BBC - WebWise - What is bluetooth?

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** What is bluetooth? **

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A bluetooth headset

Bluetooth is a wireless technology for exchanging data over short
distances. The chip can be plugged into computers, digital cameras and
mobile phones. Find out more about Bluetooth in this short guide.

WebWise Team | 10th October 2012

Bluetooth is a way of exchanging data wirelessly over short distances, and
is an attempt to do away with your computer’s jungle of wiring.

Using a special radio frequency to transmit data, it creates a short range
network. It is very secure and can connect up to eight devices (items of
electronic equipment) at the same time. The chip can be plugged into items
such as computers, digital cameras, mobile phones and faxes.

Bluetooth is particularly convenient in certain situations – for example,
when transferring files from one mobile phone to another without cables.
Sending music and photos between a PC and a mobile phone is another useful
application.

*How do I use Bluetooth?*

You need to check that your device is able to use Bluetooth. You can use a
dongle - something which plugs into your computer to enable it to use
Bluetooth.

Every


Source: www.bbc.co.uk/webwise/guides/about-bluetooth


what is bluetooth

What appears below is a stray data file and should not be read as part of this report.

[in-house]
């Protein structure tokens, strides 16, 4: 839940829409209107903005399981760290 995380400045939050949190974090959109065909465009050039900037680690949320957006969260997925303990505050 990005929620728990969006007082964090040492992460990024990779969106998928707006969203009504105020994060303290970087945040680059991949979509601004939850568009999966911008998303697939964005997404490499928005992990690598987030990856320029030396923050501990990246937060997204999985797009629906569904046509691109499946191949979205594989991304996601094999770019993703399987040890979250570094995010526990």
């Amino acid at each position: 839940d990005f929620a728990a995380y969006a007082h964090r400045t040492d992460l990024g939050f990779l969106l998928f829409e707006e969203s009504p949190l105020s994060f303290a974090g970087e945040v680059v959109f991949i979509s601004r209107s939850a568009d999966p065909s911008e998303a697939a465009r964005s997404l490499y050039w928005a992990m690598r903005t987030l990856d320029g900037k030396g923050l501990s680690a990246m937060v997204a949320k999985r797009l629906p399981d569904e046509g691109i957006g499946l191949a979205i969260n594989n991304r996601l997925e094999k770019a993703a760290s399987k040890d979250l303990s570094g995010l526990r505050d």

Bluetooth - Wikipedia, the free encyclopedia

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** Bluetooth **

From Wikipedia, the free encyclopedia
Jump to: navigation, search
This article is about a wireless technology standard. For the medieval King
of Denmark, see Harald Bluetooth.

Bluetooth
BluetoothLogo.svg
Developed by Bluetooth Special Interest Group
Industry Mobile personal area networks
Compatible hardware Mobile phones, Personal computers, Laptop computers
Physical range 1-100 meters^[1]

*Bluetooth* is a wireless technology standard for exchanging data over
short distances (using short-wavelength radio transmissions in the ISM band
from 2400–2480 MHz) from fixed and mobile devices, creating personal
area networks (PANs) with high levels of security. Created by telecom
vendor Ericsson in 1994,^[2] it was originally conceived as a wireless
alternative to RS-232 data cables. It can connect several devices,
overcoming problems of synchronization.

Bluetooth is managed by the Bluetooth Special Interest Group, which has
more than 18,000 member companies in the areas of telecommunication,
computing, networking, and consumer electronics.^[3] Bluetooth was
standardized as *IEEE 802.15.1*, but the standard is no longer maintained.
The SIG oversees the development of the specification, manages the
qualification program, and protects the trademarks.^[4] To be marketed as a
Bluetooth device, it must be qualified to standards defined by the
SIG.^[/citation needed/] A network of patents is required to implement the
technology and are licensed only for those qualifying devices.

*Contents*

· 1 Name and logo
· 2 Implementation

· 2.1 Communication and connection

· 3 Uses

· 3.1 Bluetooth profiles
· 3.2 List of applications
· 3.3 Bluetooth vs. Wi-Fi (IEEE 802.11)
· 3.4 Devices

· 4 Computer requirements

· 4.1 Operating system implementation

· 5 Mobile phone requirements
· 6 Specifications and features

· 6.1 Bluetooth v1.0 and v1.0B
· 6.2 Bluetooth


Source: en.wikipedia.org/wiki/Bluetooth

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